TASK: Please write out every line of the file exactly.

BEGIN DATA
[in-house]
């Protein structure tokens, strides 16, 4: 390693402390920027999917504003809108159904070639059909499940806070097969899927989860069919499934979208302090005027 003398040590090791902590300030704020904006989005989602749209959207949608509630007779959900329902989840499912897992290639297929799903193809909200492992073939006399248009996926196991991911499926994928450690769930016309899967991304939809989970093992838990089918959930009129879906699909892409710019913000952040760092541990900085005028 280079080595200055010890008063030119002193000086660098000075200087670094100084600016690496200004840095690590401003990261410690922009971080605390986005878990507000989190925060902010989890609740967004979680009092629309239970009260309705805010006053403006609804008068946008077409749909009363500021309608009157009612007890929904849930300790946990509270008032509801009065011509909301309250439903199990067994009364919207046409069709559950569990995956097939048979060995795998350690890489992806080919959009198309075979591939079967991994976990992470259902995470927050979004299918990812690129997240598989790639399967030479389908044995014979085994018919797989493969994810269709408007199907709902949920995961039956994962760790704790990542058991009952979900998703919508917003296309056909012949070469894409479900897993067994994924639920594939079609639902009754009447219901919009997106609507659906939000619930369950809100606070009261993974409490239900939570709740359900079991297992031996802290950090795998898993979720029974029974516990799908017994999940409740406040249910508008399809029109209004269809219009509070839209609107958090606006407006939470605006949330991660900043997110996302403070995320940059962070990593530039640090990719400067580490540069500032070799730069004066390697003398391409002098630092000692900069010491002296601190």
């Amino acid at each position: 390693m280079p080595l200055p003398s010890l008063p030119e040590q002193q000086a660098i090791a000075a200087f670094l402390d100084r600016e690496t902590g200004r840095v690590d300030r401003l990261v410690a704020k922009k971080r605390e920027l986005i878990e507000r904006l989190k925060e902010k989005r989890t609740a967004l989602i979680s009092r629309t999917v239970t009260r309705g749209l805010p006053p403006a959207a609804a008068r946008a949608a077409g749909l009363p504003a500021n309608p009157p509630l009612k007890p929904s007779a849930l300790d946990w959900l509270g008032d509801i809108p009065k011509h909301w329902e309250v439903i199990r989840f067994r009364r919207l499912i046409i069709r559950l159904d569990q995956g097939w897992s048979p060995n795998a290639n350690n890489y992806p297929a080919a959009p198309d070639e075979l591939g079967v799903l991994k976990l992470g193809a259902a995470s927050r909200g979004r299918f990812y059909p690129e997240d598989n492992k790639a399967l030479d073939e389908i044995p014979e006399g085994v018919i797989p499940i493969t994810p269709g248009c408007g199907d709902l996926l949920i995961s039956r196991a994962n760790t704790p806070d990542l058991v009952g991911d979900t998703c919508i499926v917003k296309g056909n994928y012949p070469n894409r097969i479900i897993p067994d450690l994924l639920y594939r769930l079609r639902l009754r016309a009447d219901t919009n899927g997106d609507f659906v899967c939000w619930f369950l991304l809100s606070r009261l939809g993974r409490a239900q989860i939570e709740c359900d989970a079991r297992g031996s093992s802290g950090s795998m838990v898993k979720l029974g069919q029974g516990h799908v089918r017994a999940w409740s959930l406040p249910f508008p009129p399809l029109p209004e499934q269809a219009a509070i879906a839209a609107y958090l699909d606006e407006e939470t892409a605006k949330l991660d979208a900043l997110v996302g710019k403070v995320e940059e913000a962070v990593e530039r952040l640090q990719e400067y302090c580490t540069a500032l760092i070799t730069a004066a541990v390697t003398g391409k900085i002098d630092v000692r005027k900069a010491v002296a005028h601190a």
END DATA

[in-house]
């Protein structure tokens, strides 16, 4: 390693402390920027999917504003809108159904070639059909499940806070097969899927989860069919499934979208302090005027 003398040590090791902590300030704020904006989005989602749209959207949608509630007779959900329902989840499912897992290639297929799903193809909200492992073939006399248009996926196991991911499926994928450690769930016309899967991304939809989970093992838990089918959930009129879906699909892409710019913000952040760092541990900085005028 280079080595200055010890008063030119002193000086660098000075200087670094100084600016690496200004840095690590401003990261410690922009971080605390986005878990507000989190925060902010989890609740967004979680009092629309239970009260309705805010006053403006609804008068946008077409749909009363500021309608009157009612007890929904849930300790946990509270008032509801009065011509909301309250439903199990067994009364919207046409069709559950569990995956097939048979060995795998350690890489992806080919959009198309075979591939079967991994976990992470259902995470927050979004299918990812690129997240598989790639399967030479389908044995014979085994018919797989493969994810269709408007199907709902949920995961039956994962760790704790990542058991009952979900998703919508917003296309056909012949070469894409479900897993067994994924639920594939079609639902009754009447219901919009997106609507659906939000619930369950809100606070009261993974409490239900939570709740359900079991297992031996802290950090795998898993979720029974029974516990799908017994999940409740406040249910508008399809029109209004269809219009509070839209609107958090606006407006939470605006949330991660900043997110996302403070995320940059962070990593530039640090990719400067580490540069500032070799730069004066390697003398391409002098630092000692900069010491002296601190």
């Amino acid at each position: 390693m280079p080595l200055p003398s010890l008063p030119e040590q002193q000086a660098i090791a000075a200087f670094l402390d100084r600016e690496t902590g200004r840095v690590d300030r401003l990261v410690a704020k922009k971080r605390e920027l986005i878990e507000r904006l989190k925060e902010k989005r989890t609740a967004l989602i979680s009092r629309t999917v239970t009260r309705g749209l805010p006053p403006a959207a609804a008068r946008a949608a077409g749909l009363p504003a500021n309608p009157p509630l009612k007890p929904s007779a849930l300790d946990w959900l509270g008032d509801i809108p009065k011509h909301w329902e309250v439903i199990r989840f067994r009364r919207l499912i046409i069709r559950l159904d569990q995956g097939w897992s048979p060995n795998a290639n350690n890489y992806p297929a080919a959009p198309d070639e075979l591939g079967v799903l991994k976990l992470g193809a259902a995470s927050r909200g979004r299918f990812y059909p690129e997240d598989n492992k790639a399967l030479d073939e389908i044995p014979e006399g085994v018919i797989p499940i493969t994810p269709g248009c408007g199907d709902l996926l949920i995961s039956r196991a994962n760790t704790p806070d990542l058991v009952g991911d979900t998703c919508i499926v917003k296309g056909n994928y012949p070469n894409r097969i479900i897993p067994d450690l994924l639920y594939r769930l079609r639902l009754r016309a009447d219901t919009n899927g997106d609507f659906v899967c939000w619930f369950l991304l809100s606070r009261l939809g993974r409490a239900q989860i939570e709740c359900d989970a079991r297992g031996s093992s802290g950090s795998m838990v898993k979720l029974g069919q029974g516990h799908v089918r017994a999940w409740s959930l406040p249910f508008p009129p399809l029109p209004e499934q269809a219009a509070i879906a839209a609107y958090l699909d606006e407006e939470t892409a605006k949330l991660d979208a900043l997110v996302g710019k403070v995320e940059e913000a962070v990593e530039r952040l640090q990719e400067y302090c580490t540069a500032l760092i070799t730069a004066a541990v390697t003398g391409k900085i002098d630092v000692r005027k900069a010491v002296a005028h601190a």